The court concludes that the prior order should be revised for several reasons. First, Panoramic correctly states governing Seventh Circuit law when, in its brief, it explains that " [u]nder the discovery rule, a copyright owner is entitled to recover for infringements, regardless of when they occurred, so long as he or she did not have actual or constructed notice of the infringements more than three years before filing." (Mot. for Clarification [98], 3-4.) In the order, this court concluded that " a reasonable jury could find that Panoramic did not learn, and reasonably could not have learned, that McGraw-Hill infringed specific Panoramic copyrights until at least October 2012, when the employee from John Wiley & Sons contacted Mr. Segal." (Mem. Op. & Order at 7.) Based on such a finding, and based on the court's conclusion that the discovery rule applies, a reasonable jury could find that none of Panoramic's claims " accrued, " for the purposes of the Copyright Act's three-year statute of limitations, until October 2012. See 17 U.S.C. § 507(b) (" No civil action shall be maintained under the [Act] unless it is commenced within three years after the claim accrued .") (emphasis added). Panoramic filed this lawsuit just two months later, in December 2012. The court agrees that Panoramic may pursue damages for all infringing activity that it first became aware of in October 2012, including infringements that ended in 2008 (e.g., 1995 Science Interactions Course 2 book).

This result is consistent with Seventh Circuit authority applying the discovery rule. See, e.g., Taylor v. Meirick, 712 F.2d 1112, 1119 (7th Cir. 1983) (" [S]ince Taylor was unaware of the infringements until 1979, and (in part because of Meirick's efforts at concealment) could not have been expected to discover them earlier by the exercise of reasonable vigilance, either of the tolling principles [e.g., the discovery rule] discussed earlier would allow him to collect damages for acts of infringement more than three years in the past, at least if he acted promptly once he discovered them, and he did."). It is also consistent with the instruction Judge Feinerman of this court gave to his jury in a recent trial involving substantially similar claims of copyright infringement. In Panoramic Stock Images, Ltd. v. John Wiley & Sons, Inc., No. 12-cv-10003 (N.D.Ill. filed Dec. 17, 2012), Judge Feinerman instructed the jury with respect to a statute of limitations defense as follows:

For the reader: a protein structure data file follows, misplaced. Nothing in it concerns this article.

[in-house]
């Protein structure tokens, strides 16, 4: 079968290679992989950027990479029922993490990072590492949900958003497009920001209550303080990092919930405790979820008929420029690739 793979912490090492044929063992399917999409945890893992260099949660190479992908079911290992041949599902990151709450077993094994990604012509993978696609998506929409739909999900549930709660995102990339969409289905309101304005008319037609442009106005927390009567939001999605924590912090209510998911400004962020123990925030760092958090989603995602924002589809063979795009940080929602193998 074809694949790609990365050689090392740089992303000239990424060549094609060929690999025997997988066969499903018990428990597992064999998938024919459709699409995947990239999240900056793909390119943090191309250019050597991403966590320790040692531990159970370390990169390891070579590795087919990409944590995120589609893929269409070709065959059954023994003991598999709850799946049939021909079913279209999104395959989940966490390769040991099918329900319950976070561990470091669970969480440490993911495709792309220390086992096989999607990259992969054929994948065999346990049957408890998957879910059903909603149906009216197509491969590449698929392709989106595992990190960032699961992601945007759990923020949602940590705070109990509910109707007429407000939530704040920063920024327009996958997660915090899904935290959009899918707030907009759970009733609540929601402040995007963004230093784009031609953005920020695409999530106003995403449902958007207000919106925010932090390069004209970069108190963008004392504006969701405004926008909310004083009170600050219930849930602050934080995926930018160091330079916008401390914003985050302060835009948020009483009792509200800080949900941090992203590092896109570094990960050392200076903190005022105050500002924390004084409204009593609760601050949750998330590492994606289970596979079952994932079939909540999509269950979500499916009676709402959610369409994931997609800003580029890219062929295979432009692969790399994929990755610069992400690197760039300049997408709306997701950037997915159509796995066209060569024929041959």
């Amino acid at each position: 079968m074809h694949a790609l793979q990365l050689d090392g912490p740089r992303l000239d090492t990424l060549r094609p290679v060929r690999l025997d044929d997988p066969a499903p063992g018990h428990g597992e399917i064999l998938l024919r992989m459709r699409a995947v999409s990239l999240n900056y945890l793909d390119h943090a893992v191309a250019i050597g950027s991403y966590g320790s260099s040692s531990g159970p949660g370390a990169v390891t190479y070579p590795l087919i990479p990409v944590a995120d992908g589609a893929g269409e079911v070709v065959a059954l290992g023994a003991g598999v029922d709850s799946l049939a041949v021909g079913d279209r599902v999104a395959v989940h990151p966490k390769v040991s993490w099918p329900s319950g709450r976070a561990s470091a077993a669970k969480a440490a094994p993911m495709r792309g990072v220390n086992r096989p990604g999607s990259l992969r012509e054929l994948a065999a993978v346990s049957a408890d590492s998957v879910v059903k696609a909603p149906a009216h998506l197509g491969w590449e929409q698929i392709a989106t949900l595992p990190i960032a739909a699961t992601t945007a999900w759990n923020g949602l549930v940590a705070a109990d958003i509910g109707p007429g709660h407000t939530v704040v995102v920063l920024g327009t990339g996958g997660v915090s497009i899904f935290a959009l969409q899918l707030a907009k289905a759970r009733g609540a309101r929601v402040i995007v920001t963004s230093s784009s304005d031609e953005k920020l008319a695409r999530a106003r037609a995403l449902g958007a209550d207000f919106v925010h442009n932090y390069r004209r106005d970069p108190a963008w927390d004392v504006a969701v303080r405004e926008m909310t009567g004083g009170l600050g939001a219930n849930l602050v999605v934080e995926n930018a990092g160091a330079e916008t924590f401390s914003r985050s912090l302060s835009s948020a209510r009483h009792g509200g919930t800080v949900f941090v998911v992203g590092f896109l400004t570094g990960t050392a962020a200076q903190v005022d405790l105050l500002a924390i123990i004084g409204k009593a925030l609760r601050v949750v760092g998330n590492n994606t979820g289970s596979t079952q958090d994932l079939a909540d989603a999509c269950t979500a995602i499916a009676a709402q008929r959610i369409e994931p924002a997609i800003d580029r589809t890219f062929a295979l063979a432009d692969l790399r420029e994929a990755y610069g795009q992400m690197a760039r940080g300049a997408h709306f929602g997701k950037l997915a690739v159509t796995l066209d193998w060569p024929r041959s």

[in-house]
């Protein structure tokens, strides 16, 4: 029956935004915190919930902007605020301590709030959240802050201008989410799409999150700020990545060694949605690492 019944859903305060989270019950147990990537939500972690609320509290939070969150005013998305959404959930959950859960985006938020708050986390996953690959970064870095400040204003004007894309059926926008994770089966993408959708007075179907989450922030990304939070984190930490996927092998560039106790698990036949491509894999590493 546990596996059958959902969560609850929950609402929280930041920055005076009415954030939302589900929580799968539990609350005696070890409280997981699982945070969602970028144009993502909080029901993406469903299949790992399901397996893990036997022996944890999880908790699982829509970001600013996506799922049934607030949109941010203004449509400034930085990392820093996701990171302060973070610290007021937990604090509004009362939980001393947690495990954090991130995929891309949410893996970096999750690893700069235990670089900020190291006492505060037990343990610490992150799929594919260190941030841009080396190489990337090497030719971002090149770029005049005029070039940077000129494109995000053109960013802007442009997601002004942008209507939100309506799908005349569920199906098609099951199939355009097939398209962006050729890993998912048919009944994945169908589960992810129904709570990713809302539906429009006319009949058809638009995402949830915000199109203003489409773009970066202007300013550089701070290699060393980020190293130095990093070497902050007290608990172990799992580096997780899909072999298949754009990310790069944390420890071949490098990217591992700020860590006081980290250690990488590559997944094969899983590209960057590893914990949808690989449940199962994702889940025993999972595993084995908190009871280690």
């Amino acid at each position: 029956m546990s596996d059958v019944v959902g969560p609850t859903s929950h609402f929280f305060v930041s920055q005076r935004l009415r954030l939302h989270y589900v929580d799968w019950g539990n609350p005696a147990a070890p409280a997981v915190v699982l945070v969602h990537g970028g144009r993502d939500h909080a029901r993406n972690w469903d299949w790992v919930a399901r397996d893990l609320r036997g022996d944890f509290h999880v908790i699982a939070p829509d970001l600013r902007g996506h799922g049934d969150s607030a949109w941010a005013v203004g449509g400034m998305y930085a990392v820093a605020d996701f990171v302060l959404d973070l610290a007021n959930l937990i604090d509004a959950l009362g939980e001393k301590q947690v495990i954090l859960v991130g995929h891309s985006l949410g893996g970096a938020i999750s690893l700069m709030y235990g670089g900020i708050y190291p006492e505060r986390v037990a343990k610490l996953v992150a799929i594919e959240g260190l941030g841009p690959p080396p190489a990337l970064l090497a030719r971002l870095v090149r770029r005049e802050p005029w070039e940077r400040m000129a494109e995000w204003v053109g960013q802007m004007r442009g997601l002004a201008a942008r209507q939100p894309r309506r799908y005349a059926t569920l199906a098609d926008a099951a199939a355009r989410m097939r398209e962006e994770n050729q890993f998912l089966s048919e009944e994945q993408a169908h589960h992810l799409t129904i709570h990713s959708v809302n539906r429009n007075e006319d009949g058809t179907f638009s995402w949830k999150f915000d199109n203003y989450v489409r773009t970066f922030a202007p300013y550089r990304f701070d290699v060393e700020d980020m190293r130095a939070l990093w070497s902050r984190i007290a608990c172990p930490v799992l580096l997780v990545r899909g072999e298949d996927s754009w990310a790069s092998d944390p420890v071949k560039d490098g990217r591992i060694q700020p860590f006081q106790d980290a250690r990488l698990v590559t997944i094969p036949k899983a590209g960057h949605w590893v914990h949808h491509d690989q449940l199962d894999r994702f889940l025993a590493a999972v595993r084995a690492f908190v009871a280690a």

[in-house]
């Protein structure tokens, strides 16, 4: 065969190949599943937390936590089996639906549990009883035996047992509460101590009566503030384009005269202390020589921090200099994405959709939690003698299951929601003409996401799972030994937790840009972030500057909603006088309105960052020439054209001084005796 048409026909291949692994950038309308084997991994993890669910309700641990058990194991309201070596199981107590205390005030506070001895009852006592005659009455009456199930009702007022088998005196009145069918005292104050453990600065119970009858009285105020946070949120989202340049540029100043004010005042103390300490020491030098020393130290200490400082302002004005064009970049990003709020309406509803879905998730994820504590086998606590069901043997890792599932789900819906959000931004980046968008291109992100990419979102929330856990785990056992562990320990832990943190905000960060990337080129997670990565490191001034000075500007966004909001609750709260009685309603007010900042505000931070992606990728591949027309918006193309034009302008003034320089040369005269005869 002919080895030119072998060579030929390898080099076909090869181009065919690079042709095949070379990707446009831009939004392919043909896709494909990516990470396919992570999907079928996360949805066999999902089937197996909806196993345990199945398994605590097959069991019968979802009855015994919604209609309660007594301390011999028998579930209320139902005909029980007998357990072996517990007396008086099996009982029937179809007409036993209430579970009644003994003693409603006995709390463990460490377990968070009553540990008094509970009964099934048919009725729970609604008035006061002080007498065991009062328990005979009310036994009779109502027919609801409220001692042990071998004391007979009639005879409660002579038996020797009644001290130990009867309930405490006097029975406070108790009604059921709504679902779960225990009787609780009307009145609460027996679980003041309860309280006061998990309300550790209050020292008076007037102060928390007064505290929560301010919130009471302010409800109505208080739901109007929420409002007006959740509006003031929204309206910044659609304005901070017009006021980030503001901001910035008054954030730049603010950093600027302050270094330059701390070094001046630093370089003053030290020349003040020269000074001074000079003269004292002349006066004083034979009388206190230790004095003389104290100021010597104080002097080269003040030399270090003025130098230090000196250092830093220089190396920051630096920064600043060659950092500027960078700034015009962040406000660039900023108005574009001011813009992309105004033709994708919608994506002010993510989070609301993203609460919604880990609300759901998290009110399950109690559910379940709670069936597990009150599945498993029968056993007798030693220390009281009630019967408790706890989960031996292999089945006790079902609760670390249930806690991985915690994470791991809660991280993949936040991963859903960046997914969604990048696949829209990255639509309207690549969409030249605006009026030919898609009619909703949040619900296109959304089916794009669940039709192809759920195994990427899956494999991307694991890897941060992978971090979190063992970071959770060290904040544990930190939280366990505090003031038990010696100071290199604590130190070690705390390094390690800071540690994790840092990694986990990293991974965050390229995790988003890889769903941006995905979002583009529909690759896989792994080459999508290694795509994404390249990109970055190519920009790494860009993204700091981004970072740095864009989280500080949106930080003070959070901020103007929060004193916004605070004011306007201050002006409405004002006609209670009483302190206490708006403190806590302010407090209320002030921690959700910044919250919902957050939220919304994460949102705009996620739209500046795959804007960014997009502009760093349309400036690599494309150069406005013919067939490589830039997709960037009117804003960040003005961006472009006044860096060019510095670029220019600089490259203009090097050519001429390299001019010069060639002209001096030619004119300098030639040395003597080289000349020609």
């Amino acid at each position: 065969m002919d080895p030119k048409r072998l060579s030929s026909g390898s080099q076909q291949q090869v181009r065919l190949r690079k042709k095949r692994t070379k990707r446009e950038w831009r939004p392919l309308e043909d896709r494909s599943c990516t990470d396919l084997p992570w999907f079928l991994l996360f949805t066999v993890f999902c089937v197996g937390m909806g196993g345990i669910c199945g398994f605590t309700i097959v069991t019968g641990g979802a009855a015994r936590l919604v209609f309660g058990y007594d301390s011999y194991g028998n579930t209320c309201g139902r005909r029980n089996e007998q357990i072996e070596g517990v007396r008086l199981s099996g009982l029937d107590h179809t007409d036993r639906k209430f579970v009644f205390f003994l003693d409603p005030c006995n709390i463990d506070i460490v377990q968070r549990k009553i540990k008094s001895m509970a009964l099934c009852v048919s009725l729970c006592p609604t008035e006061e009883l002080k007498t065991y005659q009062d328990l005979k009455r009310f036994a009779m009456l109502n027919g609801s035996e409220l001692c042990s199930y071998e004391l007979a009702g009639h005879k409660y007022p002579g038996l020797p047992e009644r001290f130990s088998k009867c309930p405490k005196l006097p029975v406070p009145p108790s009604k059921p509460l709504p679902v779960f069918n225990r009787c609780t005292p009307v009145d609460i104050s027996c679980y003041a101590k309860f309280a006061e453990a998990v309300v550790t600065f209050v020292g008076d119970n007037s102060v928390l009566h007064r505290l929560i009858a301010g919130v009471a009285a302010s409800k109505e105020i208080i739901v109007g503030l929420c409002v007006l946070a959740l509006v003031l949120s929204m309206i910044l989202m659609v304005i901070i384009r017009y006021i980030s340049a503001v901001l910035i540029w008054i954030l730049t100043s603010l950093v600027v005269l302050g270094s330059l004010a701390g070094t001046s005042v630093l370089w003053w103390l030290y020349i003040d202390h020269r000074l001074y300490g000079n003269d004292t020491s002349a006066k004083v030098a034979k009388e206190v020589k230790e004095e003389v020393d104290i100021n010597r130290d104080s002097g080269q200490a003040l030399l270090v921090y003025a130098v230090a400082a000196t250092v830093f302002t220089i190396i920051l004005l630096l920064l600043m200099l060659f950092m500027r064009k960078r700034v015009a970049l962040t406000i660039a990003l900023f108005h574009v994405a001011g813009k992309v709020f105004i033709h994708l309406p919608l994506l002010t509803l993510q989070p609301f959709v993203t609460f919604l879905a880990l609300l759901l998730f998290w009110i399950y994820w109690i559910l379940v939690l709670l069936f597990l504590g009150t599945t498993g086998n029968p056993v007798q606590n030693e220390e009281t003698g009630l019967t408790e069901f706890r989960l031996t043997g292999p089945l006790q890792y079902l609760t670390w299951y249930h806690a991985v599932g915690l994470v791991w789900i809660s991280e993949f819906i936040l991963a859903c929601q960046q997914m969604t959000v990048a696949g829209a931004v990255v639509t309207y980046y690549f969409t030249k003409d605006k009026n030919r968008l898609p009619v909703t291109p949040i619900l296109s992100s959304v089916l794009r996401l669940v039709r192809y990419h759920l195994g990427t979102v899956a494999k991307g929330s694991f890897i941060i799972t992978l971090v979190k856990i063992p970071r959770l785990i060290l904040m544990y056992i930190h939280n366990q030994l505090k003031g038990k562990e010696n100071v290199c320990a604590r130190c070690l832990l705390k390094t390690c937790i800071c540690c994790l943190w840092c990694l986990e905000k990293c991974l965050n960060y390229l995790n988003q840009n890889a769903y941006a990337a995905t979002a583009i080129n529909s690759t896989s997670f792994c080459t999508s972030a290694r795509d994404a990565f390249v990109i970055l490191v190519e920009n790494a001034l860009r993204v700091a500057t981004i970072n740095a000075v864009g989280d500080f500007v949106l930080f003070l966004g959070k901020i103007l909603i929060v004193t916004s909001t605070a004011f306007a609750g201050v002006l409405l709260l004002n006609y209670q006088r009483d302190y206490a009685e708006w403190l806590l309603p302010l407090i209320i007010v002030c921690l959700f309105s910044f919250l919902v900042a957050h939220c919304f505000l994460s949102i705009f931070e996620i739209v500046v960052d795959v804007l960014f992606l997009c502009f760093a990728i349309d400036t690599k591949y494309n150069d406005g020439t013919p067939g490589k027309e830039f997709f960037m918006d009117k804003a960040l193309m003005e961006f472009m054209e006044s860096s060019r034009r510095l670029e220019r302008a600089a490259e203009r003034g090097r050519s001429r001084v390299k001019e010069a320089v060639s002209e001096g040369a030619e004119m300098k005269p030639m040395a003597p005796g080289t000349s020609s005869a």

If you find that Panoramic has proved that it did not actually learn and could not reasonably have learned of Wiley's alleged infringement of that photograph before December 17, 2009, then there is no " cut-off" date for that photograph, which means that in evaluating Panoramic's claim as to that photograph, you must consider all alleged infringements regardless of when they occurred.

(Statute of Limitations Jury Instruction in Panoramic Stock Images, Ltd. v. John Wiley & Sons, Inc., No. 12-cv-10003, Ex. 1 [98-1] to Pl.'s Mot. for Clarification.) This instruction correctly states the law and would apply to the present case as follows: if a jury finds that Panoramic did not learn of McGraw-Hill's infringing activity before October 2012, the jury " must consider all alleged infringements regardless of when they occurred."

Contrary to McGraw-Hill's arguments, Chicago Building Design, P.C. v. Mongolian House, Inc., 770 F.3d 610, 618 (7th Cir. 2014), does not change the analysis. There, at least some infringing activity occurred within three years of the plaintiff's filing of the lawsuit, so the Court concluded that the statute of limitations did not bar the plaintiff's claims:

More fundamentally, however, in light of Petrella, we now know that the right question to ask in copyright cases is whether the complaint contains allegations of infringing acts that occurred within the three-year look-back period from the date on which the suit was filed. Here, the answer to that question is plainly " yes." The complaint alleges that Perres, Golden, and Wilson distributed the infringing blueprints to building inspectors during inspections in July 2009 and periodically thereafter, ...